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NCAA week 6: Prime Stanford, UCLA matchups could disappear after California fair play law

But it’s only because college athletics, at their heart, have become a price-fixing scheme that this law even needs to be written.
Stanford v California
The Stanford Cardinal celebrate with the Stanford Axe after beating the California Golden Bears at California Memorial Stadium in Berkeley, California on Dec. 1, 2018.Jason O. Watson / Getty Images file

This Saturday, Stanford will host No. 15 Washington in one of the biggest college football games this weekend. Perhaps college football fans should enjoy it, because what we learned this week is that if the NCAA and the state of California can't figure out a compromise in the next few years, there might not be many more games like it left.

California’s landmark “Fair Pay to Play Act,” signed by Gov. Gavin Newsom while literally sitting next to LeBron James, is the strongest blow yet to the increasingly wobbly foundation of college athletics. But buried in the bill is a lifeline the NCAA can use to save itself. The real question now is whether it takes it.

The bill does not require colleges to pay their athletes, which is the ultimate goal of advocates like James and others. Nor does it allow players to get paid by corporations who want to use their name and likeness, because that is already allowed; this is America, after all. But it is a perfectly reasonable first step.

What the bill does is ban California colleges from punishing players who enter into these types of corporate sponsorships. Currently, if Georgia quarterback Jake Fromm wants to do an advertisement for a local car dealership, or Illinois point guard Ayo Dosumnu tries to get a cut of the sales of his own jersey, the NCAA would ban each of them from competition. But now in California, that ban, or any other punishment, will not be allowed.

What the bill does is ban California colleges from punishing players who enter into these types of corporate sponsorships.

It is bizarre that this law had to be passed in the first place; if a college student doing anything other than playing sports wants to sell his or her name and likeness, they can. And obviously this happens all the time. It’s only because college athletics, at their heart, have become a price-fixing scheme — one that’s bringing in billions and billions of dollars every year, none of which are going to the players themselves — that you’d even think to have to add such an addendum. That the California bill has plunged college athletics and the NCAA into an existential crisis — that money is supposed to go to coaches and administrators! — is the fault of college athletics and the NCAA, not California.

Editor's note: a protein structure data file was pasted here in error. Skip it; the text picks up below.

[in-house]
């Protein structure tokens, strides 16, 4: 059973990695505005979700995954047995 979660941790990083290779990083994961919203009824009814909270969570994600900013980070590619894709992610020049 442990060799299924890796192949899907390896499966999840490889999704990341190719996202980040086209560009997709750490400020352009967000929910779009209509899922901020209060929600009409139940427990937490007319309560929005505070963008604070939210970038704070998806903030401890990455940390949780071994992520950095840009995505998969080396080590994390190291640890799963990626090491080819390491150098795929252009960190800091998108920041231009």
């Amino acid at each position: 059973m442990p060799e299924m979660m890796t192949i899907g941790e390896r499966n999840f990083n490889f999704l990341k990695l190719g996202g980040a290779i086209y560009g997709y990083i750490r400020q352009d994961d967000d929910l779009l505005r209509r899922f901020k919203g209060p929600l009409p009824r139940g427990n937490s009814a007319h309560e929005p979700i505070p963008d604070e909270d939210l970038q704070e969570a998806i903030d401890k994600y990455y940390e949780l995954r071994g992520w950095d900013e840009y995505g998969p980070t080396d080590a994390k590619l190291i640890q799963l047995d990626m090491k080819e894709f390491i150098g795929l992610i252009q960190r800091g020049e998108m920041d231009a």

The bill allots for this existential crisis, though, and gives the NCAA an out: None of these changes will go into effect until Jan. 1, 2023. In a sane world, the NCAA would recognize reality — and recognize the momentum that these changes have — and start figuring out a way to alter its rules before other states start passing their own laws. (Florida already has one working its way through the legislative process.)

Suffice it to say: So far, that is not what the NCAA is doing.

The NCAA has already started its fight and appeals against the legislation. Some inside the NCAA establishment, like The Athletic’s Seth Davis notes, think the organization might win. But in lieu of that, the NCAA is attempting to exert what power it does have. It may end up kicking California schools out of the NCAA, and in that battle, it has some allies; Ohio State’s athletic director has already said it would be unlikely to schedule games against California schools if they’re going to be playing by different rules than the rest of the country.

If California schools weren’t a part of the NCAA, they’d miss out on all that comes with big-time college athletics postseason play, bowl games and, potentially, cuts of the pie from billion-dollar television rights fees for marquee sports like football and basketball. Would that really happen? Would the NCAA really go without UCLA and USC and Stanford? That it’s even considering such a move, let along threatening it, speaks to how much digging in of heels is going on.

It is worth noting that the California bill merely formalizes a practice that is already happening under the table. Big-dollar boosters have been funneling money to top-tier college athletes for decades — SB Nation’s Steven Godfrey had a fantastic series about this years ago, describing college football’s “bag men.” All the California law would do is make that process more transparent.

Would big-dollar schools and their athletes benefit more from these deals than athletes at smaller-market schools? Of course. It’d be roughly equivalent to the same benefit they have right now. And it would be out in the open. Heck, it would give the NCAA something new to regulate!

But the NCAA is too tied to tradition, and far too beholden to the school administrators who don’t want to share the spoils. The NCAA has never been as openly challenged as it is being challenged these days; just after the NCAA announced a probe into the relationship between Kansas basketball and Adidas, Jayhawks coach Bill Self posted a video of himself wearing a big Adidas T-shirt and a necklace with a dollar sign hanging from it.

In the past, coaches would cower under the might of the NCAA. Now they mock the very institution. They sense that the NCAA is losing power and influence. And the NCAA’s attempts to hang onto that power feel increasingly desperate. The NCAA can help itself, and the existential peril now threatening the entire collegiate athletic system, by getting out of its own way. It may have just one more chance to be on the right side of history.

CORRECTION (Oct. 6, 2019, 2:48 p.m. ET): A previous version of this story misspelled the first name of Georgia’s quarterback. He is Jake Fromm, not Nick.